According to OECD Guidelines business restructurings can be defined as the cross border redeploy-ment by Multinational Enterprises (MNE) of functions, assets and risks, and represent the change in the way a MNE’s operates its business. A business restructuring can be driven for operational reasons which can have a tax impact, but it can also be driven mainly by tax. A consequence of a tax driven restructuring is that the main profit drivers can be transferred from high tax to low tax jurisdiction, which is a problem for tax authorities. Transfer pricing rules require transactions to be conducted in accordance with the arm's length prin-ciple that prescribes MNE to contract terms and conditions that independent parties would have agreed under similar circumstances. However structural change is not likely to have been made be-tween independent parties, this does not necessarily mean that it is not in accordance with the arm's length principle. In transactions between two independent enterprises compensation usually will reflect the functions that each part perform taking into account assets used and risks assumed. Func-tion, assets and risk are therefore essential to determine arm’s length prices and conditions. According to OECD most of the observed restructuring consist of a conversion to a principal model, which is also the focus in this thesis. The thesis will analyses the main drivers for a business restruc-turing with focus on the functional analysis. Since not all function, risk and assets contribute to value it is important to understand which of these factors that are related to profit potential. A functional analysis that goes beyond the label “Toll manufacturer”, “Contract manufacturer” etc. and analyze the actual risk profile of the entities before and after a reconstruction can provide a useful guidance to ensure that the restructuring are less exposed to adjustment and non-recognition of the desired business model, since the transfer prices after the restructuring will take conditions before the re-structuring into account. By using the guidelines in Chapter IX of the OECD Guidelines this thesis will analyze which observa-tion and which factors that should be taking into account before and after the restructuring to limit the risk for adjustment. It leads to the conclusion that an MNE, needs ensure consistent between the contract and the trans-actions actually taken and that is essential to document the commercial rationale behind the restructuring.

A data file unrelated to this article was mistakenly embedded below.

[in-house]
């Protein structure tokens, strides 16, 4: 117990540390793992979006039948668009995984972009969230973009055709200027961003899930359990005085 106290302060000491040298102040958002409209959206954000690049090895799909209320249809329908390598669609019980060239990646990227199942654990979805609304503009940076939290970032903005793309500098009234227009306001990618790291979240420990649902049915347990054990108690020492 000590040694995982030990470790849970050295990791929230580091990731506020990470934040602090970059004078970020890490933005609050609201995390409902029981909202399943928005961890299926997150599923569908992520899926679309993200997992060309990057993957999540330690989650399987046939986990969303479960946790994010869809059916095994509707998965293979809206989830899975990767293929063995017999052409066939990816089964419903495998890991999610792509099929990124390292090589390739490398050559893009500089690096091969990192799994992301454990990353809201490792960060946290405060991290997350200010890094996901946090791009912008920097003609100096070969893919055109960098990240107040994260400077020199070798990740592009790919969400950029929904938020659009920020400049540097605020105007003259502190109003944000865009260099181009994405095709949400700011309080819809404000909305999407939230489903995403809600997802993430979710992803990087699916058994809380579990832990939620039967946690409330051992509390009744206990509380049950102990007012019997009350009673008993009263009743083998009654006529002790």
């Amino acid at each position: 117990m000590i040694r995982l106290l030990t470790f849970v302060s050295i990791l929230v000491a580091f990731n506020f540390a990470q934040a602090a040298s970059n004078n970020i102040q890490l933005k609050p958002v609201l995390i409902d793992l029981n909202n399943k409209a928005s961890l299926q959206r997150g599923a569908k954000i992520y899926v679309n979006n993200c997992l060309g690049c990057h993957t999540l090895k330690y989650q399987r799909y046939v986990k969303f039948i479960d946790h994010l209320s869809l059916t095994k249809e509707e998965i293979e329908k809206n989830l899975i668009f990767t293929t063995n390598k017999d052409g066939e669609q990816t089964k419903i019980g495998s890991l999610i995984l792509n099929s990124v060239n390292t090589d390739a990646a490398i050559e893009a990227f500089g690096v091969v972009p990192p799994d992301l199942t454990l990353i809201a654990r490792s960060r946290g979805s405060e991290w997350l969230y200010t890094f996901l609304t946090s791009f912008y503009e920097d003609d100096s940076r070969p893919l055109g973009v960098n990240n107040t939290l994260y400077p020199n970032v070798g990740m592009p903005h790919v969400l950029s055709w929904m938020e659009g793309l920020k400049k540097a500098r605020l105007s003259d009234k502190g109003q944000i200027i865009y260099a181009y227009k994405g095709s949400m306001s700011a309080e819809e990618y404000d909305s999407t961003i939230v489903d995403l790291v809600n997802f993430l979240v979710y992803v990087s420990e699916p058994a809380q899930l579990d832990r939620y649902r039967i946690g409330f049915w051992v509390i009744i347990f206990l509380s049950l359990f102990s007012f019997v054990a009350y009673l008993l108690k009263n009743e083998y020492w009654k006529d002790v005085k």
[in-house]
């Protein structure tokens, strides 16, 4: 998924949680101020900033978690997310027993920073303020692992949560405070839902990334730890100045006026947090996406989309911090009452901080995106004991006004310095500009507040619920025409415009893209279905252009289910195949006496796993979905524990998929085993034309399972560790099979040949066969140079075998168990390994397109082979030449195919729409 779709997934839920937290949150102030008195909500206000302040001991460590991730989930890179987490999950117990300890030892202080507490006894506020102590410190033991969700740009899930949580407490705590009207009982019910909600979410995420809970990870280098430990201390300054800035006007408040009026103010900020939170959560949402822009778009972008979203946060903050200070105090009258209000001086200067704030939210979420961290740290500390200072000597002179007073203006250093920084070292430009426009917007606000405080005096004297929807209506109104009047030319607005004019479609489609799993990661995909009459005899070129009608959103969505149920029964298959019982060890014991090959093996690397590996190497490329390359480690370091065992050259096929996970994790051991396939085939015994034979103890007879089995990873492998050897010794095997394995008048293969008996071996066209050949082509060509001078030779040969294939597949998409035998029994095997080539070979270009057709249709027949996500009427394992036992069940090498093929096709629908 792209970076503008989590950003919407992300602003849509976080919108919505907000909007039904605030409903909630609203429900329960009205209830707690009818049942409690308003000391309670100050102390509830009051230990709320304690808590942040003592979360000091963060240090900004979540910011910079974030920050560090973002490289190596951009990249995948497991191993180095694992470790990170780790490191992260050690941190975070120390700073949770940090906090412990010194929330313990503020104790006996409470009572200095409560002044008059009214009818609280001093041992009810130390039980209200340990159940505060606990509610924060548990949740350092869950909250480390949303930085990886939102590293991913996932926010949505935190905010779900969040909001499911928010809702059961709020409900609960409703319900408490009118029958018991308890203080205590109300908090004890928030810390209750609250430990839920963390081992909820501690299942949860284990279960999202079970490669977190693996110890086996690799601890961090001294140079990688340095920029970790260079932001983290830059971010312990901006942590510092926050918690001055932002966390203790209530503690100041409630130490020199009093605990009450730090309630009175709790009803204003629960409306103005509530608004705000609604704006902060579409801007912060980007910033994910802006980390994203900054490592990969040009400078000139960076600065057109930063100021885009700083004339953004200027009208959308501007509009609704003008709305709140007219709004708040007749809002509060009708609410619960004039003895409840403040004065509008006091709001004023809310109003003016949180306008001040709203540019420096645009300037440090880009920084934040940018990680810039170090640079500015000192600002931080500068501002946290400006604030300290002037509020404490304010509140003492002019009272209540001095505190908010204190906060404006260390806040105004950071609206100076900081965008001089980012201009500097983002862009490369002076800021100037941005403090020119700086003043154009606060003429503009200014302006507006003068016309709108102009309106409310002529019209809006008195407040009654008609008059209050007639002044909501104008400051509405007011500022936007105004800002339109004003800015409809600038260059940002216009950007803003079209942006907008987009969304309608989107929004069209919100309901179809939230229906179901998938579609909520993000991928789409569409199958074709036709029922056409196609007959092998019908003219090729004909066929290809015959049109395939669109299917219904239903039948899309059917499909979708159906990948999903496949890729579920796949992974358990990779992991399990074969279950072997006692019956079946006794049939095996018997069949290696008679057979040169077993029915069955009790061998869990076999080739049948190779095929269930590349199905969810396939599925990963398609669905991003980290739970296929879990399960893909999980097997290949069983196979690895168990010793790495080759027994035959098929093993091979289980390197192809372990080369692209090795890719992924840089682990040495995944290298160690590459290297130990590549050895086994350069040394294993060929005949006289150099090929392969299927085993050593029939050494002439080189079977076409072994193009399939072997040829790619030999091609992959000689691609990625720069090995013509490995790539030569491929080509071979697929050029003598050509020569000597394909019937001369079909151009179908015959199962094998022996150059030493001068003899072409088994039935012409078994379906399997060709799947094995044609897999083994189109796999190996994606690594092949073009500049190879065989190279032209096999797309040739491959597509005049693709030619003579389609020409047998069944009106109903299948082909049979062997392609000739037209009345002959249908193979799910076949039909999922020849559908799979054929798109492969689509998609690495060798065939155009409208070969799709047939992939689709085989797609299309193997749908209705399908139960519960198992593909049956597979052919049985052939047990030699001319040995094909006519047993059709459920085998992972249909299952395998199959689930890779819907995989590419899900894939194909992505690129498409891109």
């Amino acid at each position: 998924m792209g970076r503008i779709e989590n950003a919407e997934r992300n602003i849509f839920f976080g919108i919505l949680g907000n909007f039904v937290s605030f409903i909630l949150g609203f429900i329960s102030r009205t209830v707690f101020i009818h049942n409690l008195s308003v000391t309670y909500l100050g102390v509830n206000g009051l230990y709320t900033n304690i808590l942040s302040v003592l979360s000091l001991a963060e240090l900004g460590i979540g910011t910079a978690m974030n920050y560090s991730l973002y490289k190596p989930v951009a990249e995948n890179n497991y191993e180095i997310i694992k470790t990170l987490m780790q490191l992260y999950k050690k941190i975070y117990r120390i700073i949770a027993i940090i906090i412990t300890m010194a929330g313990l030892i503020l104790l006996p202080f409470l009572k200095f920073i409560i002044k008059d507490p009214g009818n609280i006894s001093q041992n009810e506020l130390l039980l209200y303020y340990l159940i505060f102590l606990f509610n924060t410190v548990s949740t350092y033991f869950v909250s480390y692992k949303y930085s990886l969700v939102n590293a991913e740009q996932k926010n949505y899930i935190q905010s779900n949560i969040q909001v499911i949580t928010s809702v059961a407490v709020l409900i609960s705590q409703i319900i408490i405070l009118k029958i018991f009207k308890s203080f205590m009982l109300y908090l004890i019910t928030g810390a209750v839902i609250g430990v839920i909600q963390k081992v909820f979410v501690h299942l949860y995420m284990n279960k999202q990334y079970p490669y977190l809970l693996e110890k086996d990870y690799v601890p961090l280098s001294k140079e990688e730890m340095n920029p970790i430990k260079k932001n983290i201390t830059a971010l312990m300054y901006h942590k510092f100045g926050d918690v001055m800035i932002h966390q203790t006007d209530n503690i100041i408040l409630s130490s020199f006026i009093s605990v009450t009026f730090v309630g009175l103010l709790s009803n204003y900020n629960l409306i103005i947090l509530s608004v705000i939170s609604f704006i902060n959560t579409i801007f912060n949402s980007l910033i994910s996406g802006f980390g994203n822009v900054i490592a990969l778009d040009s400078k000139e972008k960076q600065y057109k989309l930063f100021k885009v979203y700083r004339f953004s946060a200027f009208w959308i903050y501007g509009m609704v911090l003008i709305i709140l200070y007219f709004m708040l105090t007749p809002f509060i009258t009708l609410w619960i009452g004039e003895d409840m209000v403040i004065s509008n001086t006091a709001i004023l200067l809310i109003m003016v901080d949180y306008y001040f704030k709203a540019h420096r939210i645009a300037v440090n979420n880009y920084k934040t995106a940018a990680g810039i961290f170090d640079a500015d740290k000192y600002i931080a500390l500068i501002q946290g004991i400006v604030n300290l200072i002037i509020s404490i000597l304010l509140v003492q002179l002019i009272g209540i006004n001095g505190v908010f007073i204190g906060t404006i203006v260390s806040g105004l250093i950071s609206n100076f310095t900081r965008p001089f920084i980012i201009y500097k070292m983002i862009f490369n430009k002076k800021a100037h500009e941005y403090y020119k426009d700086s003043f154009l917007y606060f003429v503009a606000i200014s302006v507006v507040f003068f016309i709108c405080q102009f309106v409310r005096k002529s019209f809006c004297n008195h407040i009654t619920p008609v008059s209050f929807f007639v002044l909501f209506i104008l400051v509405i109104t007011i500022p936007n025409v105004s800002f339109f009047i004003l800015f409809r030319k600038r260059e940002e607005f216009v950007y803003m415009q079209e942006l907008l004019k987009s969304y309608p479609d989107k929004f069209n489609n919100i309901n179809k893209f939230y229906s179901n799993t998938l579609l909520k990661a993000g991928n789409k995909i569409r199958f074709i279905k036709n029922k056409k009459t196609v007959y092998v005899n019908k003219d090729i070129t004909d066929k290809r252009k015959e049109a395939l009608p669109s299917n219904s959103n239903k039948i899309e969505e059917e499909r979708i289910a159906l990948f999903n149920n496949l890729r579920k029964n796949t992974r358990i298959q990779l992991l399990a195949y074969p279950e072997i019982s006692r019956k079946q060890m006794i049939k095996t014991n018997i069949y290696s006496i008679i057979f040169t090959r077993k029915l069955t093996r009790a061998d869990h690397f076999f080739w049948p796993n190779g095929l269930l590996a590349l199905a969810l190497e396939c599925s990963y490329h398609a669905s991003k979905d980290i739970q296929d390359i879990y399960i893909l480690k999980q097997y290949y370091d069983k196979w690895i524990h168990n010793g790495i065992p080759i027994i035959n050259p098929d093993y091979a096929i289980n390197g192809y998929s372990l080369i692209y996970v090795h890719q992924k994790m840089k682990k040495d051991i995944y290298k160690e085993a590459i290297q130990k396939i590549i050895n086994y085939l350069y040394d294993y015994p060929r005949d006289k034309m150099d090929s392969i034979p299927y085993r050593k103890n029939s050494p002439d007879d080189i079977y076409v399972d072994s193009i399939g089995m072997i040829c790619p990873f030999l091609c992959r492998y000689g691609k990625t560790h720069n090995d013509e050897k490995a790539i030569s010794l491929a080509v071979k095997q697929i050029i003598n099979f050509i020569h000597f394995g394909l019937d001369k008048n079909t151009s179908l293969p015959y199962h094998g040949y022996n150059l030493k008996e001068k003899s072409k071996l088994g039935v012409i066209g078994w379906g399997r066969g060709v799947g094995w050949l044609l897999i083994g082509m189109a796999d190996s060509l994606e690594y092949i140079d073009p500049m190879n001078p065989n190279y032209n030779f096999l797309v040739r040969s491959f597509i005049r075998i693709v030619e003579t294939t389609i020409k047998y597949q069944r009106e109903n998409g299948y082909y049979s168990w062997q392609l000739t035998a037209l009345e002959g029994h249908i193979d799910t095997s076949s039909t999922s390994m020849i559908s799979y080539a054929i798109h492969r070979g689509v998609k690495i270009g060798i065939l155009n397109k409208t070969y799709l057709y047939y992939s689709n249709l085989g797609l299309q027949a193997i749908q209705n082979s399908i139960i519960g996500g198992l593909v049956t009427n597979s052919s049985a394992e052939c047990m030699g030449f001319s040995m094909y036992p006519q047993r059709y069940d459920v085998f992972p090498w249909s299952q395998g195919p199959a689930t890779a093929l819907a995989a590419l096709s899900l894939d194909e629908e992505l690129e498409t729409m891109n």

|Educations||MSc in Commercial Law, (Graduate Programme) Final Thesis|
|Number of pages||101|